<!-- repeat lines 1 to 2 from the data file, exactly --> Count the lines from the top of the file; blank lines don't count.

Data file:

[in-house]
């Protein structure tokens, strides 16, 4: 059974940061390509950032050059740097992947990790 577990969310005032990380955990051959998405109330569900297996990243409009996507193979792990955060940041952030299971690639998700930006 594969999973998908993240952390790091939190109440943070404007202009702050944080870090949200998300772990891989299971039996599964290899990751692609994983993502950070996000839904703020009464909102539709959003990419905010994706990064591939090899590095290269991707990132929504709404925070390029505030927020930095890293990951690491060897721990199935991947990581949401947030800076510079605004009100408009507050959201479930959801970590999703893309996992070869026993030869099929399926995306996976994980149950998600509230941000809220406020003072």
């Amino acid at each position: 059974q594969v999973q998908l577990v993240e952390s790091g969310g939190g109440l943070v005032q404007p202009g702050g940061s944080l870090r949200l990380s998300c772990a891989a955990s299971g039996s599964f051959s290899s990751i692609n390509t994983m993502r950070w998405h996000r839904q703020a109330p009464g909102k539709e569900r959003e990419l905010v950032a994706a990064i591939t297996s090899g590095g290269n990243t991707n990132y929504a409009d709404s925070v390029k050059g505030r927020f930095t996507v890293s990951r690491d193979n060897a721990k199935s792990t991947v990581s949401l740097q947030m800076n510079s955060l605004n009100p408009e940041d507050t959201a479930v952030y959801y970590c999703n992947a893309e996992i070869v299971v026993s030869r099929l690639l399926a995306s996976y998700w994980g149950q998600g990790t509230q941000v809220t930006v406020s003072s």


[in-house]
């Protein structure tokens, strides 16, 4: 059974940061390509950032050059740097992947990790 577990969310005032990380955990051959998405109330569900297996990243409009996507193979792990955060940041952030299971690639998700930006 594969999973998908993240952390790091939190109440943070404007202009702050944080870090949200998300772990891989299971039996599964290899990751692609994983993502950070996000839904703020009464909102539709959003990419905010994706990064591939090899590095290269991707990132929504709404925070390029505030927020930095890293990951690491060897721990199935991947990581949401947030800076510079605004009100408009507050959201479930959801970590999703893309996992070869026993030869099929399926995306996976994980149950998600509230941000809220406020003072």